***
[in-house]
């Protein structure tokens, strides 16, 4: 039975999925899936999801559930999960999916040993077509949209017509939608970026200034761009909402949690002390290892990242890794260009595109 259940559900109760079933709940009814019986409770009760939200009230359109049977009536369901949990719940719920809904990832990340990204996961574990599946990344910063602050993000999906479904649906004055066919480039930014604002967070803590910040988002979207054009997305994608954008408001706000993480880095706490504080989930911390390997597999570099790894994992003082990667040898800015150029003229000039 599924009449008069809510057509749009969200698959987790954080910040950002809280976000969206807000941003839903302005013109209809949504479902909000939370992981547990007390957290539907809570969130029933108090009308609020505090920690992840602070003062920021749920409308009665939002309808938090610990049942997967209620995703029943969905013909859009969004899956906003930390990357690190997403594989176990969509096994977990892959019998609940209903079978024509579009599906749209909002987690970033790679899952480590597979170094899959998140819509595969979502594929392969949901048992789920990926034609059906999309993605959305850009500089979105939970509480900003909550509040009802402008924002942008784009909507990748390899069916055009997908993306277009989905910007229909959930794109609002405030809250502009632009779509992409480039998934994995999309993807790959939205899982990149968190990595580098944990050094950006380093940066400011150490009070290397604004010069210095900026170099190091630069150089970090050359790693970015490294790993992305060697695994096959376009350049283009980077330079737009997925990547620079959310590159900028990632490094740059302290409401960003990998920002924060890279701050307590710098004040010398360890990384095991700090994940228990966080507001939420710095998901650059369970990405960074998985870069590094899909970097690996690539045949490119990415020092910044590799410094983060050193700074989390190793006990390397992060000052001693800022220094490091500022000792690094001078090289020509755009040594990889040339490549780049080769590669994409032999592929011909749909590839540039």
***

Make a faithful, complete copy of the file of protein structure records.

[in-house]
């Protein structure tokens, strides 16, 4: 039975999925899936999801559930999960999916040993077509949209017509939608970026200034761009909402949690002390290892990242890794260009595109 259940559900109760079933709940009814019986409770009760939200009230359109049977009536369901949990719940719920809904990832990340990204996961574990599946990344910063602050993000999906479904649906004055066919480039930014604002967070803590910040988002979207054009997305994608954008408001706000993480880095706490504080989930911390390997597999570099790894994992003082990667040898800015150029003229000039 599924009449008069809510057509749009969200698959987790954080910040950002809280976000969206807000941003839903302005013109209809949504479902909000939370992981547990007390957290539907809570969130029933108090009308609020505090920690992840602070003062920021749920409308009665939002309808938090610990049942997967209620995703029943969905013909859009969004899956906003930390990357690190997403594989176990969509096994977990892959019998609940209903079978024509579009599906749209909002987690970033790679899952480590597979170094899959998140819509595969979502594929392969949901048992789920990926034609059906999309993605959305850009500089979105939970509480900003909550509040009802402008924002942008784009909507990748390899069916055009997908993306277009989905910007229909959930794109609002405030809250502009632009779509992409480039998934994995999309993807790959939205899982990149968190990595580098944990050094950006380093940066400011150490009070290397604004010069210095900026170099190091630069150089970090050359790693970015490294790993992305060697695994096959376009350049283009980077330079737009997925990547620079959310590159900028990632490094740059302290409401960003990998920002924060890279701050307590710098004040010398360890990384095991700090994940228990966080507001939420710095998901650059369970990405960074998985870069590094899909970097690996690539045949490119990415020092910044590799410094983060050193700074989390190793006990390397992060000052001693800022220094490091500022000792690094001078090289020509755009040594990889040339490549780049080769590669994409032999592929011909749909590839540039």